The answer that Shadowbringers is hoping to supply is this: the development team is going to lean very heavily into the fantasy of each job and give you access to flashy actions that make you really feel like you’re stepping into the shoes of the online version of your favorite classic job.

A Dragoon might not do anything that’s substantially different than a Monk in the grand scheme of things, but you’ll get to the same point in a way that feels different at least.

Honestly, I am buying it… at least for the jobs that I play, but your experience may vary. I’ve played Summoner and for years I’ve lamented that the job is too heavily centered around damage-over-time spells and spamming a single spell (Ruin) over and over again, and less about… you know… summoning things.

Shadowbringers will overhaul the pet system as a whole and Summoner will benefit the most from it.

Not only are Summoners getting another new pet, Phoenix (working very similarly to Bahamut), but the three core summons Titan, Ifrit, and Garuda are being completely reworked to make them a meaningful part of your rotation rather than just siccing them onto an enemy and forgetting they exist.

I experienced other really neat actions as well. Dark Knights will be able to summon a shadow clone of themselves, Bards will get a new Soul Voice gauge, Dragoons will get more attacks that see them flying high into the air and ripping back down to earth with the force of a dragon.

There’s going to be some “sameyness” between the jobs though, and players are definitely going to notice it. The hope that I think the dev team has is that the fun of playing with these new reworked rotations and the comfort knowing you’re not going to be a job that’s unfairly left out of high-end activities will be worth the sacrifice of identity. How the community will react when they too can go hands-on with Shadowbringers remains to be seen.

That’s not all we saw, though. We did get to explore a few of the game’s new areas and one new dungeon: The Crystarium, II Mheg, Lakeland. and the Dohn Mheg dungeon.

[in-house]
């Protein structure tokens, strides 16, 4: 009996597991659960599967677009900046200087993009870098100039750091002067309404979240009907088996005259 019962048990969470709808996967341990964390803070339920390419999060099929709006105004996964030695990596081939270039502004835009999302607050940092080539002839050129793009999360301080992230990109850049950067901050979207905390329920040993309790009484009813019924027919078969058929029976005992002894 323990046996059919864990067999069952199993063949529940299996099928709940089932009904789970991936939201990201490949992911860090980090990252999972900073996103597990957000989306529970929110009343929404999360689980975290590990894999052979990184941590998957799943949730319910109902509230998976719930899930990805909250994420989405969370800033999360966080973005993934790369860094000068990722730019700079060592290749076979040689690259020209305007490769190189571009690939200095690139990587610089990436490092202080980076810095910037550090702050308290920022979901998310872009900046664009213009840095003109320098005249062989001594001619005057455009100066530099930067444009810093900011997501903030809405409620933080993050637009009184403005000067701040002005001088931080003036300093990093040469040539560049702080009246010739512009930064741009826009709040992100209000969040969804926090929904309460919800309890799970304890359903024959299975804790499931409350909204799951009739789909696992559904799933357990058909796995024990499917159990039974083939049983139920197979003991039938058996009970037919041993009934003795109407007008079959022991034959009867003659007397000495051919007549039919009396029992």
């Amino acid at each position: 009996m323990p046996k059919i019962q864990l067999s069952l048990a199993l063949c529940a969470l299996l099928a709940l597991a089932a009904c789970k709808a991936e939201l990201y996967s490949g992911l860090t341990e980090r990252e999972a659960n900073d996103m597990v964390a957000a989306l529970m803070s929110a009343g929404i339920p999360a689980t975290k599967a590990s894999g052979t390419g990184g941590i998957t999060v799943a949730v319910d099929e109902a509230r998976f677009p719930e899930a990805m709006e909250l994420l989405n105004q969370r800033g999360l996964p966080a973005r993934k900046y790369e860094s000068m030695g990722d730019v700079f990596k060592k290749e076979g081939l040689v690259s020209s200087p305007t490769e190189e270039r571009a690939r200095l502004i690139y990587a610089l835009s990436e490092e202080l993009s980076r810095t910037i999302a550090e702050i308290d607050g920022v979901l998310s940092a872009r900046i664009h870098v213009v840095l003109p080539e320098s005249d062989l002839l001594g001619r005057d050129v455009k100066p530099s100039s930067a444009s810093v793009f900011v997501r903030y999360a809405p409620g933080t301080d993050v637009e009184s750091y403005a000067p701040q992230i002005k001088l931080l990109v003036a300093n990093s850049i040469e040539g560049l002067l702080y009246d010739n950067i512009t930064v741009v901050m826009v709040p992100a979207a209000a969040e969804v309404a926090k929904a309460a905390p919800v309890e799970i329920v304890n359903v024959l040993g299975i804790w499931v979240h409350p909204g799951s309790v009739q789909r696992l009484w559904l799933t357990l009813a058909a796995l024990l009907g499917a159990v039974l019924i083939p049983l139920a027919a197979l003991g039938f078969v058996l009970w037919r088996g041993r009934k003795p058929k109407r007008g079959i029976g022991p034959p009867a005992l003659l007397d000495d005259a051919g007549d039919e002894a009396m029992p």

While the general structure of dungeons are the same, Dohn Mheg gave us a taste of some of the unique ideas that are hopefully in store for players leveling up. There’s a platforming section in the middle of a boss fight which should lead to panic and hilarity when played with pick up groups.

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What is not surprising about those areas is that they are gorgeous. Unlike the dusty field areas of Ala Mihgo, The First is brimming with bright colors and beautiful fields of purple flowers. All the areas pop and if you’re sick of brown, you should be very happy exploring the new Shadowbringers areas. The music, as usual, was also on point.

There’s been a constant criticism that so much time is spent creating these beautiful new areas and after the main story is complete, they quickly become just stops along the way rather than places people spend meaningful time with.

As lots of players already know, FATEs are going to be adjusted to provide more than just experience points. Hopefully this is one step of more to come to make all of Final Fantasy XIV’s areas, not just the instanced content and towns, a place where people want to go to hang out.

Overall I walked away very impressed with what I had seen of Shadowbringers. While the move to simplify everything continues to be a bit unnerving, at least I’m able to wrap my head around the plan to offset it.

As long the gameplay is eventually coupled with new gameplay experiences like what we saw with the Eureka experiment in Stormblood, I’ll be very content with the direction Final Fantasy XIV is heading in for its third expansion. If it’s just more of the same, it will be problematic.

For more preview content about Final Fantasy XIV: Shadowbringers be sure to check out full interview with Naoki Yoshida, and our impressions of Dancer and Gunbreaker.